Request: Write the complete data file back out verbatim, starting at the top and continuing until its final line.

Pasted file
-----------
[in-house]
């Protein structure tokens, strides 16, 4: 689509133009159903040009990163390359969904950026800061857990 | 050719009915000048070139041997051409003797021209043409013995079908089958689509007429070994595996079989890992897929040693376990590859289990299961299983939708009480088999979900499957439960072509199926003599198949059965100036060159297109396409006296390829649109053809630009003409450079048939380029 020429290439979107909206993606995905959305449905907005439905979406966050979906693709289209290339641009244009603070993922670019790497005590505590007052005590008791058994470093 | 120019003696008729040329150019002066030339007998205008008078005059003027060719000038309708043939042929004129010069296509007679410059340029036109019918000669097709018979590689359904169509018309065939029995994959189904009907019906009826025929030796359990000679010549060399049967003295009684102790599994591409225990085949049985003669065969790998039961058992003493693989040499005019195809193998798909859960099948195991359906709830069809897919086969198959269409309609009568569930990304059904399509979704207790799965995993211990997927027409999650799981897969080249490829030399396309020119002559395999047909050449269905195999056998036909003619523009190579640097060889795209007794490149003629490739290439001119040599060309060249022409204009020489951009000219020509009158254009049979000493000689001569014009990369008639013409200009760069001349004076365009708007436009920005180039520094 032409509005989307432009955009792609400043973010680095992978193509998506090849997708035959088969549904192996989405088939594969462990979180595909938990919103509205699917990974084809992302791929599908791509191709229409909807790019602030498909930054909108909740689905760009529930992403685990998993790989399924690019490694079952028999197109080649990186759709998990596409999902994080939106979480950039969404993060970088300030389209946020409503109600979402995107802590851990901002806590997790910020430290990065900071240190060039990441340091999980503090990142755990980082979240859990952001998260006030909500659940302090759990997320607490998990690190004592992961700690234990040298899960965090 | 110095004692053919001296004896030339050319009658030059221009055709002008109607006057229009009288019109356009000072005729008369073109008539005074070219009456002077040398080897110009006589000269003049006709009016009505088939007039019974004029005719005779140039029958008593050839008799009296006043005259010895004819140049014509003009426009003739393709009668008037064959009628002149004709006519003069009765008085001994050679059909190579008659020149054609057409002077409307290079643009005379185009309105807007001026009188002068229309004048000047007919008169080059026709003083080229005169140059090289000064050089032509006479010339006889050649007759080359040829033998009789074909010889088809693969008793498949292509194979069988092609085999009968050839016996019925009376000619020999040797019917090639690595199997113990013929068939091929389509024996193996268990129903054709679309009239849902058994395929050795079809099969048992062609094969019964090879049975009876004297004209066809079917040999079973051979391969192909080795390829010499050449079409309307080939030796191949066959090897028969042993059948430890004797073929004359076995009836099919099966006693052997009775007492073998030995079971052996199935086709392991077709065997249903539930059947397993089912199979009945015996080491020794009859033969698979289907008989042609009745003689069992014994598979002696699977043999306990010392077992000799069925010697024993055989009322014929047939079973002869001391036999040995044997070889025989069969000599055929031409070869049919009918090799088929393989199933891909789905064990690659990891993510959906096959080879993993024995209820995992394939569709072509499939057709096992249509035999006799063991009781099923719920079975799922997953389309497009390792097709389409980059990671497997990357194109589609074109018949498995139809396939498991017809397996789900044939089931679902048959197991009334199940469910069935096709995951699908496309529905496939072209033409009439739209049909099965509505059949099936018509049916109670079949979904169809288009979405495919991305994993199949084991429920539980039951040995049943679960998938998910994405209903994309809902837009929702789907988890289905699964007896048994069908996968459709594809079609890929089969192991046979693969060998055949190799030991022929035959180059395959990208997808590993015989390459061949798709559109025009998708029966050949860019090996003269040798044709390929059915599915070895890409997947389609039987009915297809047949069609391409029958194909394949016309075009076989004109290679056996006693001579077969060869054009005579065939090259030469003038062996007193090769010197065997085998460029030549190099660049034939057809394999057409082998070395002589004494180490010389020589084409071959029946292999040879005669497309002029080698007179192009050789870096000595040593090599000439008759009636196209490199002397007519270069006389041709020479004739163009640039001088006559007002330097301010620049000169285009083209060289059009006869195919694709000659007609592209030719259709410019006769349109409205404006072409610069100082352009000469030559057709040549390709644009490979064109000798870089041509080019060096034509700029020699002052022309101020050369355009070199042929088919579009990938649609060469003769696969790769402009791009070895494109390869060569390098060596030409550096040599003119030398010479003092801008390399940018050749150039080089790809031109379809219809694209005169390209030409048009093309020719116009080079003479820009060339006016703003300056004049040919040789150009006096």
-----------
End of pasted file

[in-house]
């Protein structure tokens, strides 16, 4: 689509133009159903040009990163390359969904950026800061857990 | 050719009915000048070139041997051409003797021209043409013995079908089958689509007429070994595996079989890992897929040693376990590859289990299961299983939708009480088999979900499957439960072509199926003599198949059965100036060159297109396409006296390829649109053809630009003409450079048939380029 020429290439979107909206993606995905959305449905907005439905979406966050979906693709289209290339641009244009603070993922670019790497005590505590007052005590008791058994470093 | 120019003696008729040329150019002066030339007998205008008078005059003027060719000038309708043939042929004129010069296509007679410059340029036109019918000669097709018979590689359904169509018309065939029995994959189904009907019906009826025929030796359990000679010549060399049967003295009684102790599994591409225990085949049985003669065969790998039961058992003493693989040499005019195809193998798909859960099948195991359906709830069809897919086969198959269409309609009568569930990304059904399509979704207790799965995993211990997927027409999650799981897969080249490829030399396309020119002559395999047909050449269905195999056998036909003619523009190579640097060889795209007794490149003629490739290439001119040599060309060249022409204009020489951009000219020509009158254009049979000493000689001569014009990369008639013409200009760069001349004076365009708007436009920005180039520094 032409509005989307432009955009792609400043973010680095992978193509998506090849997708035959088969549904192996989405088939594969462990979180595909938990919103509205699917990974084809992302791929599908791509191709229409909807790019602030498909930054909108909740689905760009529930992403685990998993790989399924690019490694079952028999197109080649990186759709998990596409999902994080939106979480950039969404993060970088300030389209946020409503109600979402995107802590851990901002806590997790910020430290990065900071240190060039990441340091999980503090990142755990980082979240859990952001998260006030909500659940302090759990997320607490998990690190004592992961700690234990040298899960965090 | 110095004692053919001296004896030339050319009658030059221009055709002008109607006057229009009288019109356009000072005729008369073109008539005074070219009456002077040398080897110009006589000269003049006709009016009505088939007039019974004029005719005779140039029958008593050839008799009296006043005259010895004819140049014509003009426009003739393709009668008037064959009628002149004709006519003069009765008085001994050679059909190579008659020149054609057409002077409307290079643009005379185009309105807007001026009188002068229309004048000047007919008169080059026709003083080229005169140059090289000064050089032509006479010339006889050649007759080359040829033998009789074909010889088809693969008793498949292509194979069988092609085999009968050839016996019925009376000619020999040797019917090639690595199997113990013929068939091929389509024996193996268990129903054709679309009239849902058994395929050795079809099969048992062609094969019964090879049975009876004297004209066809079917040999079973051979391969192909080795390829010499050449079409309307080939030796191949066959090897028969042993059948430890004797073929004359076995009836099919099966006693052997009775007492073998030995079971052996199935086709392991077709065997249903539930059947397993089912199979009945015996080491020794009859033969698979289907008989042609009745003689069992014994598979002696699977043999306990010392077992000799069925010697024993055989009322014929047939079973002869001391036999040995044997070889025989069969000599055929031409070869049919009918090799088929393989199933891909789905064990690659990891993510959906096959080879993993024995209820995992394939569709072509499939057709096992249509035999006799063991009781099923719920079975799922997953389309497009390792097709389409980059990671497997990357194109589609074109018949498995139809396939498991017809397996789900044939089931679902048959197991009334199940469910069935096709995951699908496309529905496939072209033409009439739209049909099965509505059949099936018509049916109670079949979904169809288009979405495919991305994993199949084991429920539980039951040995049943679960998938998910994405209903994309809902837009929702789907988890289905699964007896048994069908996968459709594809079609890929089969192991046979693969060998055949190799030991022929035959180059395959990208997808590993015989390459061949798709559109025009998708029966050949860019090996003269040798044709390929059915599915070895890409997947389609039987009915297809047949069609391409029958194909394949016309075009076989004109290679056996006693001579077969060869054009005579065939090259030469003038062996007193090769010197065997085998460029030549190099660049034939057809394999057409082998070395002589004494180490010389020589084409071959029946292999040879005669497309002029080698007179192009050789870096000595040593090599000439008759009636196209490199002397007519270069006389041709020479004739163009640039001088006559007002330097301010620049000169285009083209060289059009006869195919694709000659007609592209030719259709410019006769349109409205404006072409610069100082352009000469030559057709040549390709644009490979064109000798870089041509080019060096034509700029020699002052022309101020050369355009070199042929088919579009990938649609060469003769696969790769402009791009070895494109390869060569390098060596030409550096040599003119030398010479003092801008390399940018050749150039080089790809031109379809219809694209005169390209030409048009093309020719116009080079003479820009060339006016703003300056004049040919040789150009006096």